A Canadian looking for a high-end men's shoe from can buy it from a major online retailer in the U.S. or get it for 25 percent less at the bustling Eaton Centre mall in downtown Toronto.
But that price advantage could end, potentially devastating Canadian retailers, if the U.S. gets one of the major changes it seeks while it renegotiates the North American Free Trade Agreement with its two neighbors.
To protect its domestic companies, Canada currently imposes duties on any goods worth more than $16 in U.S. currency. Officials want to raise that duty-free limit to $800, vastly expanding the number of untaxed consumer goods flowing north.
It's a relatively little-noticed aspect of negotiations to recast the trade treaty, which enter a third round this week in Ottawa, but it's hugely important to store owners who fear it will drive more customers to larger U.S.-based online competitors.
"Canadian retail will become a showroom," said Larry Rosen, chief executive of men's clothing chain Harry Rosen. "People will go in and try on and find the things they like and then go home and order online without sales taxes or the duties."
Karl Littler, a spokesman for the Retail Council of Canada, said that raising the duty-free limit would be "an incentive to shop virtually anywhere but from Canada."
Rosen said it would be like competing with a giant duty-free store. He doesn't think anyone would be crazy enough to pay more for a Zegna suit in his stores in Canada if they could get them cheaper from U.S. companies that dominate the online marketplace.
Many Canadian consumers, however, are eager for lower prices and 15,000 have signed a petition in support of the higher threshold.
"I would do a lot more online shopping if the duties and taxes were removed," said Ken Chuba, a heavy equipment operator from Manitoba. "There are so many people I know that are in the same boat as me."
It's not just high end shoes that are far more expensive if you order online from the U.S. A Los Angeles Dodger baseball cap is 35 percent more if shipped from the U.S. compared to an in-store purchase at the Eaton Centre and a Toronto Blue Jays pullover hooded sweater is 20 percent more.
The duties range from to as much as 6 percent for books and up to 21 percent for apparel and footwear.
Peter Simons, the fifth generation chief executive of Simons, a 175-year-old family-run clothing retail chain based in Quebec, said the fact that waiving taxes and duties for U.S. online giants is even being considered is "a very sad commentary on how little understanding there is of how deep and profound a technological revolution we're going through."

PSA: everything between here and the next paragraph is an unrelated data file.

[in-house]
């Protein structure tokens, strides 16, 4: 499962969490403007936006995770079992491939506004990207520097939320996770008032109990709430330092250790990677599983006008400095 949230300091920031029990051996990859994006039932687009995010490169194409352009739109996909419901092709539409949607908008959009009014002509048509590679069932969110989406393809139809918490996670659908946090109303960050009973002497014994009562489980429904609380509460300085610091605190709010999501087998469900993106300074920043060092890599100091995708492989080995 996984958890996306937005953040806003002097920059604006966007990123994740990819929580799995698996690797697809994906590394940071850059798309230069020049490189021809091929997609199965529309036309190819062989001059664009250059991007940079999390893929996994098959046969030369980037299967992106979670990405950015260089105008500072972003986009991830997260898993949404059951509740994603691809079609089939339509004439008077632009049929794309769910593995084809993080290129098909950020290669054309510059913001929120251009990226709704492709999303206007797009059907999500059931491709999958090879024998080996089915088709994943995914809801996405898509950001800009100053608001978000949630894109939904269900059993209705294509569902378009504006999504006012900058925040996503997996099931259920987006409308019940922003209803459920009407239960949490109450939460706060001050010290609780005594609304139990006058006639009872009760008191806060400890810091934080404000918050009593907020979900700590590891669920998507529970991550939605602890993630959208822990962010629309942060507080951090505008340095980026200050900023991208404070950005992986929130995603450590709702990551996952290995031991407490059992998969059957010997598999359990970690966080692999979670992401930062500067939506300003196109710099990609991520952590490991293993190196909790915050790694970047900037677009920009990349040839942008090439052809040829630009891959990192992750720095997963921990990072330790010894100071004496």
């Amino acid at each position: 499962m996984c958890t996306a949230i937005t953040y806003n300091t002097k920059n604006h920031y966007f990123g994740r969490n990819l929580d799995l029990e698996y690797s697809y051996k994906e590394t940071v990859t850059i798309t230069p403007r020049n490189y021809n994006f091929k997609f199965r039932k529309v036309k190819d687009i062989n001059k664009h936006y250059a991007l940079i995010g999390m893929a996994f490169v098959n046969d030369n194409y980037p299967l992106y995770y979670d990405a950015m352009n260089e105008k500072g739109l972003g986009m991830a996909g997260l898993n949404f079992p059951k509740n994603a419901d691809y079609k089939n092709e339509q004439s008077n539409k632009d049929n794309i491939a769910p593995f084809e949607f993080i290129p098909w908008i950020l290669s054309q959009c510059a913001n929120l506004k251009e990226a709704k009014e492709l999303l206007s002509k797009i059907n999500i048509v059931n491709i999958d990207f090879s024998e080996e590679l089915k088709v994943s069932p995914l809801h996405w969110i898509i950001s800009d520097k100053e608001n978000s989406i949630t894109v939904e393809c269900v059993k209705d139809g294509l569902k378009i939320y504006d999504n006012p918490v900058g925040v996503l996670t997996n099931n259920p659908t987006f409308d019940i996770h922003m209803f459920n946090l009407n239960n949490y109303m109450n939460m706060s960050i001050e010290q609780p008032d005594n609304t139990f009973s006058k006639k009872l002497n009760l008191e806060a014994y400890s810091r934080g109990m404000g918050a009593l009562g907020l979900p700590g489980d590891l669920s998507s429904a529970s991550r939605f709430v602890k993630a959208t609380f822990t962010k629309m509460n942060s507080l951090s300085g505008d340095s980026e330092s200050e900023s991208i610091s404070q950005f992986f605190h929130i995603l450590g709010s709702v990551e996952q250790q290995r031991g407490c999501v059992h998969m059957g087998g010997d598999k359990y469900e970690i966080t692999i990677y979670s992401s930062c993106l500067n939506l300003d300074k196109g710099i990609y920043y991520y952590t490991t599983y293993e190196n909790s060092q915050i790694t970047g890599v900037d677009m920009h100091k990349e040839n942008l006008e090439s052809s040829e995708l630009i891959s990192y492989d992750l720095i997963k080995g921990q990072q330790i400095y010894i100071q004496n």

Retailers of all kinds in North America are struggling as people shop less in stores and more online.
Simons argued that U.S. online giants like Amazon don't need the advantage of tax-free sales in Canada.
"Why are you going to give that advantage to the new economy? Because they're fledging little technology startups? Come on. These are behemoths," he said.
Amazon and e-commerce giant eBay have lobbied for raising the tax and duty free threshold in Canada, which is one of most stringent among industrialized nations. Both eBay and Amazon declined comment, but eBay previously released a statement saying the change would be a win for consumers.
Scotiabank economist Adrienne Warren said she doesn't expect sales taxes to be included in the final text of any new NAFTA agreement because it would put Canadian retailers at a considerable disadvantage and Canadian negotiators are unlikely to accept that. "I can't see that really occurring. You are looking at a 5 to 15 percent advantage given to U.S. retailers over Canadian retailers," she said, referring to the sales taxes that differ from province to province.
Scotty Greenwood, a former American diplomat who heads the Canadian-American Business Council, said Canada is being hypocritical because the country often touts the benefits of free trade and expresses outrage when the U.S. takes a protectionist measure. She agreed that items shipped into Canada should be subject to sales tax, but said duties are unfair.
"If I'm in the United States and I want to buy a Harry Rosen suit I can buy it and I'm not penalized by my government, but if I'm living in Canada and I want to buy something from the United States that I can't get in Canada I'm penalized," she said.